The difference between pasteurised and sterilised milk
Pasteurised milk is called ‘fresh’ milk and it can be used for up to 4 days from the day it was packaged, as long as it is stored in the fridge. Pasteurisation happens when milk is subjected to temperatures between 74°-76.5°C for 16 seconds and then immediately cooled down to 2°-4°C. Sterilised milk, on the other hand (also known as UHT – ultra high temperature), can be kept for up to 90 days from the date it was packaged as long as it is not opened and is stored at room temperature - once UHT milk is opened, however, it can only be kept for 3-4 days. Sterilisation consists of heating the milk to 115°-135°C for 15-20 minutes and then cooling it down. After this treatment the milk can then be preserved for longer however it looses a large amount of its vitamins and protein content during this process.

The importance of lactic enzymes
 Once fermented correctly, lactic enzymes, which are found in milk, cheese and yoghurt, contain lactic acid, a substance that is particularly beneficial for our bodies. It has many properties including; encouraging vital processes, which are essential for physiological development, sorting out intestinal floral bacteria, which in turn inhibits the development of many harmful microorganisms, preventing intestinal infections, promoting the recovery of adequate intestinal floral bacteria after following a course of antibiotics, improving digestion and the functioning of the intestines, reinforcing the immune system defences, which in turn creates antibodies, and working against food poisoning. Our bodies often need to reorganise intestinal floral bacteria however, eating the food we do, this is not always possible, therefore introducing lactic enzymes every now and then is a good idea as they contain alkalinisers.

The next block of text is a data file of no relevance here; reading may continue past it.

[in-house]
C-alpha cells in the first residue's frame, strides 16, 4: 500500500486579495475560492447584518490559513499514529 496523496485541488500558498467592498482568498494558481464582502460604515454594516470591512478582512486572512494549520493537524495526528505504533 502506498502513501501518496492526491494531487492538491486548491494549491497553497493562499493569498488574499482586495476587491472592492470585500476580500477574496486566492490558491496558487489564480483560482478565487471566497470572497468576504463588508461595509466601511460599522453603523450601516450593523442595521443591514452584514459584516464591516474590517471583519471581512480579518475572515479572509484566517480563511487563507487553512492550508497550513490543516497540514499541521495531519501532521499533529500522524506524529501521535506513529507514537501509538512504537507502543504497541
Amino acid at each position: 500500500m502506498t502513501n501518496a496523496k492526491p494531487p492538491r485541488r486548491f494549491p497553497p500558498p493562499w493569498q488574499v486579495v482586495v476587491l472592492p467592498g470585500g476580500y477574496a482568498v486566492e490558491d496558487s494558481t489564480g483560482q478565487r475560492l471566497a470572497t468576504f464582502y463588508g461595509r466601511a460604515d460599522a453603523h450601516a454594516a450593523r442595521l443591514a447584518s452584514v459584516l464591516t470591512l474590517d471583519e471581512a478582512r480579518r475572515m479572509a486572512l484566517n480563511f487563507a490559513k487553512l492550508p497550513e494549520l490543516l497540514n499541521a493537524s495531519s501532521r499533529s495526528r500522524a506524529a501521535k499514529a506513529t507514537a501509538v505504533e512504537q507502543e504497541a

Finally, an important factor to remember is to avoid eating sweet foods and foods that are high in protein together with lactic enzymes because this causes the enzymes to loose their abovementioned abilities.

Is it true that milk is fattening?
Like all foods, milk is fattening if too much of it is consumed but, as part of a healthy, balanced diet, it is not fattening. What is more, it does not contain a large amount of calories (130Kcal per glass) so it makes for a good snack and breakfast as it gets rid of hunger pains, preventing us from eating other, usually unhealthy foods.

The American discovery: loose weight by drinking one glass of milk a day
Researchers at the University of San Diego, America, claim that the large amount of calcium  contained in milk helps the body to burn fat therefore one glass of milk a day (or one medium portion of cheese a day) can make a difference as it helps the body to loose weight without having to low calorie intake.

The importance of calcium in our diet
A diet that is poor in calcium and thus milk and other dairy products progressively causes bones to weaken. In some cases calcium deficiency can even be dangerous, for example during pregnancy, as calcium is absolutely essential for the foetus, as well as during the breast-feeding period, because babies can only obtain calcium from the mother in these cases. Furthermore, elderly people need to consume extra calcium as, at this stage of life, the intestines absorb this mineral less quickly, bringing on osteoporosis.